Here is the exalted father about as defeated as we will see him.  This is the great ancestor of faith about whom we learn in Sunday School, but this isn’t how we usually think of him.  He’s usually so faithful, so sure, so confident in what has been promised.  Or at least that’s how we remember him.  But here in this story Abram isn’t so confident.  He isn’t so perfect.  He’s a little more, oh, I don’t know.  Familiar!  He looks a lot more like what I see when I look in the mirror, when I look out at the church.  He looks like someone trying to figure it all out.
And it's right here in the middle of Abram’s vision in which he FINALLY voices his question, it’s right here where God not only repeats the promise to Abram one more time, but it’s right here where Abram is reckoned as righteous.  It’s right here that God looks at him and recognizes his faithfulness of so many years, listens to his question, probably his anger or at least frustration, and welcomes his engagement in the relationship.  It's right here that God names Abram's faith as righteousness.
It isn’t the traveler who sits on a cold bench at bus stop #4, proud of how well he navigated the city all day long, who solves a problem in foreign land.  It isn’t the traveler who thinks he knows it all and can do it all completely on his own who learns about the bigger bus station with one more bus back to the village if he can run and catch it.  It isn’t the traveler who tries to do it all on his own who finds his way home.  It isn’t the traveler who keeps his questions all bottled up inside, huddled alone in the dark night of the journey who looks righteous.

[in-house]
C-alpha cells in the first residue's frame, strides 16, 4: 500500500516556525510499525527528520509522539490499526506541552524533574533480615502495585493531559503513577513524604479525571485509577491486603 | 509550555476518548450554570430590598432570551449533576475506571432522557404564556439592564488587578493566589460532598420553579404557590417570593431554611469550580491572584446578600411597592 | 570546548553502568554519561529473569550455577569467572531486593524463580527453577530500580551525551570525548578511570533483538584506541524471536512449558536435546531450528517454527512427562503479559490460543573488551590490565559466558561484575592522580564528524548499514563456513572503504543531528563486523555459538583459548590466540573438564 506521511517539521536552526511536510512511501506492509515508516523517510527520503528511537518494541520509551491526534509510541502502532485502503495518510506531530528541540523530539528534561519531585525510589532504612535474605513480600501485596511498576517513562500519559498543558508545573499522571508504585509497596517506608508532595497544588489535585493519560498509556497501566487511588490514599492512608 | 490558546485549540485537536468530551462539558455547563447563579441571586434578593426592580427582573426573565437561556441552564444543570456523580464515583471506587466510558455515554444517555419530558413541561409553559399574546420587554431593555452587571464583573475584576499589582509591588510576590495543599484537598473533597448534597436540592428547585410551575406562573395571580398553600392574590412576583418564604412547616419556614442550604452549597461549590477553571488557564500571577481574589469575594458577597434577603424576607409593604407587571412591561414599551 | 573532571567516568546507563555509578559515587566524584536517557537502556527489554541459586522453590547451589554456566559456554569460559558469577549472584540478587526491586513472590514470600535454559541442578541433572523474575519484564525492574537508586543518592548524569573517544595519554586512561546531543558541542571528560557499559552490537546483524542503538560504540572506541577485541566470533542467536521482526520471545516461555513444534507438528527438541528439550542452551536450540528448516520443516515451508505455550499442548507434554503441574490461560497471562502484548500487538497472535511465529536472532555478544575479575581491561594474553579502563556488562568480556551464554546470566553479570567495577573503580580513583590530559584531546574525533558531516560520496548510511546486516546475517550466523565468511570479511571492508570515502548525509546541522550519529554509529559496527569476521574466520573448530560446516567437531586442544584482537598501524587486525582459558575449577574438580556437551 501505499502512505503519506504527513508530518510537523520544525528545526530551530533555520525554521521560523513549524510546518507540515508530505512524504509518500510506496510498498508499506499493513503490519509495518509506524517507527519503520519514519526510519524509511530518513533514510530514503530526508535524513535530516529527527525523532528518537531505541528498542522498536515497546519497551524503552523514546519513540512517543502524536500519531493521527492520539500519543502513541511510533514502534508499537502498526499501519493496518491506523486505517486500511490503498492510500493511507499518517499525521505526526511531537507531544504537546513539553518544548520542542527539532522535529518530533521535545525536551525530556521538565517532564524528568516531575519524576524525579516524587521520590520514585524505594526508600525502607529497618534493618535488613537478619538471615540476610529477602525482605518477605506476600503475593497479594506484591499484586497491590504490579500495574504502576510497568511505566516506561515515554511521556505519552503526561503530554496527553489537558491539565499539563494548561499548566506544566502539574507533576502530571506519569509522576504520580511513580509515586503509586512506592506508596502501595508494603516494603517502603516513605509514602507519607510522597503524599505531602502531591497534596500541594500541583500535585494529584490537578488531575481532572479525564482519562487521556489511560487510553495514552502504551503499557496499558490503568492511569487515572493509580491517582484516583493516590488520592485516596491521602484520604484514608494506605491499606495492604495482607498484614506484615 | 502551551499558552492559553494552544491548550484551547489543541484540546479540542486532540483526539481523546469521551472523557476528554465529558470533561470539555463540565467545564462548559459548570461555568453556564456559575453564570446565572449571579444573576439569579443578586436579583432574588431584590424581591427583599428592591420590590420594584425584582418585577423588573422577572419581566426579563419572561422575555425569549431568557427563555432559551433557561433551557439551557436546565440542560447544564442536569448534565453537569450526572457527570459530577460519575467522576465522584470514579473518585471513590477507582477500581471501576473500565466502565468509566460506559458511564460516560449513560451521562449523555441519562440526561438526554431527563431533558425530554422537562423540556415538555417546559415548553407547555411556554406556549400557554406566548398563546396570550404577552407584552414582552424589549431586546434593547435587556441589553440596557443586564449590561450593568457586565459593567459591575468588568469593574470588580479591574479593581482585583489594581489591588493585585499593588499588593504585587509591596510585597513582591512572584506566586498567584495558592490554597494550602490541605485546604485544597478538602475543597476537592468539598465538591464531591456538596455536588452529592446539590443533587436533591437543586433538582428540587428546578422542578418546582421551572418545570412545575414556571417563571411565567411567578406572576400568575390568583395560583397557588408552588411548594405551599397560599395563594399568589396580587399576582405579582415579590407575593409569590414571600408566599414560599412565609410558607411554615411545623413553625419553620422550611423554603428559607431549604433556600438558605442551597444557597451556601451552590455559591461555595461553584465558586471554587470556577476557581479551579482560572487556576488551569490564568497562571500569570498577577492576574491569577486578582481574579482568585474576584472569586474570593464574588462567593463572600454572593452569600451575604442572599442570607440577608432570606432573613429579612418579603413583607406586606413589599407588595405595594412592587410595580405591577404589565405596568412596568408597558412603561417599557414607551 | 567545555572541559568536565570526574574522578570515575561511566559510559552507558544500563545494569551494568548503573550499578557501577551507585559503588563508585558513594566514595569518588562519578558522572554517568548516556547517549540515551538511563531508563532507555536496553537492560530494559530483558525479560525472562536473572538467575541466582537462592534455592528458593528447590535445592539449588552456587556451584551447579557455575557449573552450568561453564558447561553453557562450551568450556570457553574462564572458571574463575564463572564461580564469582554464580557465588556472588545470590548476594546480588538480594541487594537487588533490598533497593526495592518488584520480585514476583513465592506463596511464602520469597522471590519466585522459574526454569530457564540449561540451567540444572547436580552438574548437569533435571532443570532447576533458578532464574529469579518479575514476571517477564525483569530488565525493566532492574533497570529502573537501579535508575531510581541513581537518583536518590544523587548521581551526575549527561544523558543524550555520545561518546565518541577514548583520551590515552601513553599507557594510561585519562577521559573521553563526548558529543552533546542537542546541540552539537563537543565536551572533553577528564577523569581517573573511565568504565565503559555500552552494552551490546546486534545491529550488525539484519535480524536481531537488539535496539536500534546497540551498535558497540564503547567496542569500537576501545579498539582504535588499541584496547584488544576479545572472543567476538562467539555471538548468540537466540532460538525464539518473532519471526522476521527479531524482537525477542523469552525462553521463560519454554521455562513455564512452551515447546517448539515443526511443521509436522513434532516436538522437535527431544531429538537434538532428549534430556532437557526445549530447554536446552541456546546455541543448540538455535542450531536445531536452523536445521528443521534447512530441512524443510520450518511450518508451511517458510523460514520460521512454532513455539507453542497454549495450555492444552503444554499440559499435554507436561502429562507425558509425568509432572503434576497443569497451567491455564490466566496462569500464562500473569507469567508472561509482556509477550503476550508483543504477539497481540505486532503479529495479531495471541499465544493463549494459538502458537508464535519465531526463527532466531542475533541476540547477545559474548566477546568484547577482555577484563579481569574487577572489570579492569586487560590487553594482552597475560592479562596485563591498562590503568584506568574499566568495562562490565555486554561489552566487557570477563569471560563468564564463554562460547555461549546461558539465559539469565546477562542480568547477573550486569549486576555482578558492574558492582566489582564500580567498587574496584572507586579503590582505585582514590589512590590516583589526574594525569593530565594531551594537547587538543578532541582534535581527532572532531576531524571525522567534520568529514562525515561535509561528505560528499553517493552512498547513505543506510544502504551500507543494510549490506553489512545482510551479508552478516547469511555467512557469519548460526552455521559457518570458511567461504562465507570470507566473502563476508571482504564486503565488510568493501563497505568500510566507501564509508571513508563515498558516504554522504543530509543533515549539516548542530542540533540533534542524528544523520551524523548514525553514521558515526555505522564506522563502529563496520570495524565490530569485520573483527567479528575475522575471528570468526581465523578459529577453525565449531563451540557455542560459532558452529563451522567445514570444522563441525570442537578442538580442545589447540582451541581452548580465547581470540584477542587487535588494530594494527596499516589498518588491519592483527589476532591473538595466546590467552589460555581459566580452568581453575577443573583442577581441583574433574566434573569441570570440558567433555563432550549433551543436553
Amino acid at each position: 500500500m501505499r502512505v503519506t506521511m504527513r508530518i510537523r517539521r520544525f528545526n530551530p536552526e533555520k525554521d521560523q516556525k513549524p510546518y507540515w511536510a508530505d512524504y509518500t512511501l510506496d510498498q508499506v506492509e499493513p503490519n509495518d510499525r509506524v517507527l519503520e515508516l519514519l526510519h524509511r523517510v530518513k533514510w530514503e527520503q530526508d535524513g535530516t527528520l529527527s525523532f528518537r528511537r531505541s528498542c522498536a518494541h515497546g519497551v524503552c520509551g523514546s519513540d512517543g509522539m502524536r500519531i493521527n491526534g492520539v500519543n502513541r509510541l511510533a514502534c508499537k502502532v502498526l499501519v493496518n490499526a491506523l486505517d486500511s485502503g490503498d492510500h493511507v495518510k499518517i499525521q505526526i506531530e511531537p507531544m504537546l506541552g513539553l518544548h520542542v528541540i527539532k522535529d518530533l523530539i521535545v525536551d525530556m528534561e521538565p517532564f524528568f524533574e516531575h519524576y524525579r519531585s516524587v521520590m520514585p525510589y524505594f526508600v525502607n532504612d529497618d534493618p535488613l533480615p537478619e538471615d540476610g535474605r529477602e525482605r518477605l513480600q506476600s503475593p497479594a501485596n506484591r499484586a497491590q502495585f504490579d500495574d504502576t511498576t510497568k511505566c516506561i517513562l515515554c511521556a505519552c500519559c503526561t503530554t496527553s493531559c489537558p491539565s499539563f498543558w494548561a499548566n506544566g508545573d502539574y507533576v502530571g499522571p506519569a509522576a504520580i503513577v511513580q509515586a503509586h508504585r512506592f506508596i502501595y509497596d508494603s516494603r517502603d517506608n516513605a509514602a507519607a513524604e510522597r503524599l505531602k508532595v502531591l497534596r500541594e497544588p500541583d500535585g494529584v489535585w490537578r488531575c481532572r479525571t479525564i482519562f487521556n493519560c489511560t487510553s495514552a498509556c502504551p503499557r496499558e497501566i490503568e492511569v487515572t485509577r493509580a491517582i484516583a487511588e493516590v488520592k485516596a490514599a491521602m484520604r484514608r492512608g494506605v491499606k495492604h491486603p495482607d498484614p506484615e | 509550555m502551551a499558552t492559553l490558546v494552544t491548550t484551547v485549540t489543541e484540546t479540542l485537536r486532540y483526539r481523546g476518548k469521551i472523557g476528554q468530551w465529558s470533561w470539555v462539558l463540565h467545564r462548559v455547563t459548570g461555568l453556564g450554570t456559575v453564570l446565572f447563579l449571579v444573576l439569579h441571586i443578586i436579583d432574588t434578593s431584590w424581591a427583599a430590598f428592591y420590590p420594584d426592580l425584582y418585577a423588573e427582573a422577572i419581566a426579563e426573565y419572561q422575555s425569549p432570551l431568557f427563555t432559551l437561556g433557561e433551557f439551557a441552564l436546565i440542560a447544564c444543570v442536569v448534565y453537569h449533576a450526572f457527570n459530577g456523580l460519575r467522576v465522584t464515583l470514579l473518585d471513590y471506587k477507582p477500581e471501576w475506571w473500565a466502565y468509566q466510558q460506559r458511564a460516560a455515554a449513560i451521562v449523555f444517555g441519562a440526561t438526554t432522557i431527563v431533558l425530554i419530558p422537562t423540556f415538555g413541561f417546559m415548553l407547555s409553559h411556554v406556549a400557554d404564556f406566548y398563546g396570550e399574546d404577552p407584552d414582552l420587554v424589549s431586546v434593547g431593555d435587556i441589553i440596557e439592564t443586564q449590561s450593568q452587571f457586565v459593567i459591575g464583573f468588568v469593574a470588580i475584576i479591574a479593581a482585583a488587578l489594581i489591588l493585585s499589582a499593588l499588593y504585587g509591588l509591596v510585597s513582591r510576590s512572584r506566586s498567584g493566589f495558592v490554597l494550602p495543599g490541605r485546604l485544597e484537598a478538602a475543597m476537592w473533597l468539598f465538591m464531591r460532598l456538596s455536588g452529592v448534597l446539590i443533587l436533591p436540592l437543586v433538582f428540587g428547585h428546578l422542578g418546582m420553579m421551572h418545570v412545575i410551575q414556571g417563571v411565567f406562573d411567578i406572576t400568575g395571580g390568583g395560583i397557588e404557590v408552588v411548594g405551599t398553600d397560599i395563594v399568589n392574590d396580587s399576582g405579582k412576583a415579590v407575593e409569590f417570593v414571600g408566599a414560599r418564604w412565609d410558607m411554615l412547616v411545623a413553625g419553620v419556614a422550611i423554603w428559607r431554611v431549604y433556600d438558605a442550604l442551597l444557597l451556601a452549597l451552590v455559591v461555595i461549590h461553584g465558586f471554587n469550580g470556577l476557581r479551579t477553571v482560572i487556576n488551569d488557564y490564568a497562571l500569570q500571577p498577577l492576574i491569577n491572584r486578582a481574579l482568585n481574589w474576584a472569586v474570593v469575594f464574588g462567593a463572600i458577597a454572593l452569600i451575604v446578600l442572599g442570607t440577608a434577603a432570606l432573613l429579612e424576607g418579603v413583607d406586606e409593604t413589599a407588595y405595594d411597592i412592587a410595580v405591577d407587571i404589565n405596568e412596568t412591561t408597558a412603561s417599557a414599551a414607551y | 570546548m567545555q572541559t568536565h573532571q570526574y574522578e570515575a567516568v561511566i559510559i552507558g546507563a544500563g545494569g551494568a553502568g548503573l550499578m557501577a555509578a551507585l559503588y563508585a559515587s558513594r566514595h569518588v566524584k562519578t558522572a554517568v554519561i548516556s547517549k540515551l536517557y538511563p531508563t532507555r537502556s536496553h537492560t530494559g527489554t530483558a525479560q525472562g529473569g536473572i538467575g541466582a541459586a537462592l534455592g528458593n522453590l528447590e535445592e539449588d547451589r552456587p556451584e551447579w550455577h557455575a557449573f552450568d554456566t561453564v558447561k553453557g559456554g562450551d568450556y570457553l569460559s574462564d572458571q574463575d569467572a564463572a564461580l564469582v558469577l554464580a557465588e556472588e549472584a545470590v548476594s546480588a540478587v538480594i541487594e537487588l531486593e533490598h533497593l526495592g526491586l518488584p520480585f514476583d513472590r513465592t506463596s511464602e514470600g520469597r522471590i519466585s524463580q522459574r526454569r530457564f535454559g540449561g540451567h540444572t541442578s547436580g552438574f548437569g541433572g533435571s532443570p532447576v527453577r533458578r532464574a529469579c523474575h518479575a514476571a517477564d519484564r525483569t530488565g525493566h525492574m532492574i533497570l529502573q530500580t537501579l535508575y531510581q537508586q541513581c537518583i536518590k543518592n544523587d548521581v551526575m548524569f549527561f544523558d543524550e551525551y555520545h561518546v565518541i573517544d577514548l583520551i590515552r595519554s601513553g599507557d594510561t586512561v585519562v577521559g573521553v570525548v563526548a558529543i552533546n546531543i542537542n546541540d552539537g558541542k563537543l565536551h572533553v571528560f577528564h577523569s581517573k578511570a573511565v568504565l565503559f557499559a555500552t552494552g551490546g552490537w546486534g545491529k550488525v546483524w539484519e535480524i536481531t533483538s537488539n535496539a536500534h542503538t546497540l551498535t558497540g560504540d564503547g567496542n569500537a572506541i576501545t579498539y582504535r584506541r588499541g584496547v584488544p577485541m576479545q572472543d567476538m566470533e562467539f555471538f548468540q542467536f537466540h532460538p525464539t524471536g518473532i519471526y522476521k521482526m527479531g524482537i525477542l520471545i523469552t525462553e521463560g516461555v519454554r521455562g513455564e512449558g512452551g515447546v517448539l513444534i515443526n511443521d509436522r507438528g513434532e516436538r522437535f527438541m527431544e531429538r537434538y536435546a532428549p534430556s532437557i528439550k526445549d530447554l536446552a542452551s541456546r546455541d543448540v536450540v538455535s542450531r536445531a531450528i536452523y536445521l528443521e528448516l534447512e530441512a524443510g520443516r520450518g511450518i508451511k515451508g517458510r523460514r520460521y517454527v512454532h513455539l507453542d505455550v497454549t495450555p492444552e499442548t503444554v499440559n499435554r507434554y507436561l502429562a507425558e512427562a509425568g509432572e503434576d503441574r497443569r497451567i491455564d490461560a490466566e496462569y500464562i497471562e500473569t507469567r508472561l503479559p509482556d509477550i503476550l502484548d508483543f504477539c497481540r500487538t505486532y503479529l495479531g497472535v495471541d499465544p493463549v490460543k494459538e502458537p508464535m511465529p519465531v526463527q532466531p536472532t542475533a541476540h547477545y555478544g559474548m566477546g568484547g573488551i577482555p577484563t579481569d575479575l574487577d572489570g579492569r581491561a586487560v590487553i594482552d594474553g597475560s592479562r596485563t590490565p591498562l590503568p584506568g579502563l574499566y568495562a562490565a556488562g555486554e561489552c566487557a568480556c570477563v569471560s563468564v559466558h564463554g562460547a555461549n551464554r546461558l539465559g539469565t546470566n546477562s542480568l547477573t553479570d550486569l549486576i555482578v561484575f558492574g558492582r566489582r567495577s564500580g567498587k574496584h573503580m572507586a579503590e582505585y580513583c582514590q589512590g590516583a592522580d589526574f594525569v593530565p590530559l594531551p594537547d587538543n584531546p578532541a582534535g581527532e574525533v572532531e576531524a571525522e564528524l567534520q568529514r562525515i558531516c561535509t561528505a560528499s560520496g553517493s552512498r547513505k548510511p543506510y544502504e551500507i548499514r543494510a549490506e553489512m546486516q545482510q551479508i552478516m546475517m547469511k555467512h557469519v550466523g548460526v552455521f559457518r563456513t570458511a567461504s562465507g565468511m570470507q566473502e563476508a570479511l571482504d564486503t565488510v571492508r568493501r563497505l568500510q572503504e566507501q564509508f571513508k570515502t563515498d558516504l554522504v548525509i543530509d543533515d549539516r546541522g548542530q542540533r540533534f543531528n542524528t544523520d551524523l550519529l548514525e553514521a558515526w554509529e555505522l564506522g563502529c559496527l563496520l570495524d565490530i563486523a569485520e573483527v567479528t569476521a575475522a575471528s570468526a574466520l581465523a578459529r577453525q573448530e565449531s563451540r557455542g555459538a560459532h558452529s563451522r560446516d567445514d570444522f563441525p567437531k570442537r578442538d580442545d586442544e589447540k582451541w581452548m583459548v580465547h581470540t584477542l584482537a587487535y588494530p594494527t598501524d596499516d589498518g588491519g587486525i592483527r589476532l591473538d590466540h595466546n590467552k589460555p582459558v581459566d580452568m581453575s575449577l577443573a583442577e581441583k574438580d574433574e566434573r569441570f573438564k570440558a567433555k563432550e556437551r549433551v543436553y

When did we get so scared of not knowing?  When did faithfulness start to look like unquestioning, mute mental ascent to doctrine?  When did righteousness turn into leaving our thoughtfulness, even our doubts behind?  Abram did a lot of quiet following.  He heard God’s command and God’s promise and stepped out on faith I can barely imagine to travel all over the world he knew and even beyond what he knew.  He did everything that was asked, and then even a little more trying to expedite the fulfillment of God’s promises.  Yet it wasn’t in his silent following that he was declared righteous.  It was in his questioning.  It was when he spoke to God.  It was when he brought the rest of himself to the relationship. It was when he talked with God, prayed to God, raised his deepest, darkest fear to God, that Abram and his faith is reckoned as righteous.
Righteousness in God’s eyes, faith at its fullness, is not equated with blind faith, checking one’s brains and questions at the door.  God wants a relationship.  God blesses (and uses as a blessing!) those who show up and participate in the life of faith.  At some point in the story of God’s relationship with creation we started to elevate the faith of those who never doubt, those who are able to write off the things that don’t sit well with them, those who can accept every piece of doctrine and tradition that has been handed to them by previous generations, and we began to say that “they” get it.  They are righteous, but I am not.